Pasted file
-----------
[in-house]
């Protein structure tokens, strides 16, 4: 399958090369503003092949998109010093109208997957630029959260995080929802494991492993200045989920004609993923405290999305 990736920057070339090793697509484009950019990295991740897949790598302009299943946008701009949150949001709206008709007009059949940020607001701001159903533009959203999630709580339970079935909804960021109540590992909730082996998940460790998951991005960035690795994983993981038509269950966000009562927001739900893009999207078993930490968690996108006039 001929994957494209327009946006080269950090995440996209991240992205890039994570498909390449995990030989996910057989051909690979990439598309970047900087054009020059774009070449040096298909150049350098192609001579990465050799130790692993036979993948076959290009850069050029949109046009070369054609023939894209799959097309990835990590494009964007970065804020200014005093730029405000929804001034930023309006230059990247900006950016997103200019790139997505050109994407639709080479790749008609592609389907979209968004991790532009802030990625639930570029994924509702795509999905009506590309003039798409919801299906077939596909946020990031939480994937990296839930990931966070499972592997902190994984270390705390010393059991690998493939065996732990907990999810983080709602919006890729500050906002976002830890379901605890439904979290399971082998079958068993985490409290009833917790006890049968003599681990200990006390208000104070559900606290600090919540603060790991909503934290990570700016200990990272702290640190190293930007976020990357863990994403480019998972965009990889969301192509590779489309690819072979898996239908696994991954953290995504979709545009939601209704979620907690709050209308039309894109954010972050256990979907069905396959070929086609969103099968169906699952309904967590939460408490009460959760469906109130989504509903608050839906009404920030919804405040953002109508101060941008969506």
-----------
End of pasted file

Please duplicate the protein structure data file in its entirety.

[in-house]
């Protein structure tokens, strides 16, 4: 399958090369503003092949998109010093109208997957630029959260995080929802494991492993200045989920004609993923405290999305 990736920057070339090793697509484009950019990295991740897949790598302009299943946008701009949150949001709206008709007009059949940020607001701001159903533009959203999630709580339970079935909804960021109540590992909730082996998940460790998951991005960035690795994983993981038509269950966000009562927001739900893009999207078993930490968690996108006039 001929994957494209327009946006080269950090995440996209991240992205890039994570498909390449995990030989996910057989051909690979990439598309970047900087054009020059774009070449040096298909150049350098192609001579990465050799130790692993036979993948076959290009850069050029949109046009070369054609023939894209799959097309990835990590494009964007970065804020200014005093730029405000929804001034930023309006230059990247900006950016997103200019790139997505050109994407639709080479790749008609592609389907979209968004991790532009802030990625639930570029994924509702795509999905009506590309003039798409919801299906077939596909946020990031939480994937990296839930990931966070499972592997902190994984270390705390010393059991690998493939065996732990907990999810983080709602919006890729500050906002976002830890379901605890439904979290399971082998079958068993985490409290009833917790006890049968003599681990200990006390208000104070559900606290600090919540603060790991909503934290990570700016200990990272702290640190190293930007976020990357863990994403480019998972965009990889969301192509590779489309690819072979898996239908696994991954953290995504979709545009939601209704979620907690709050209308039309894109954010972050256990979907069905396959070929086609969103099968169906699952309904967590939460408490009460959760469906109130989504509903608050839906009404920030919804405040953002109508101060941008969506």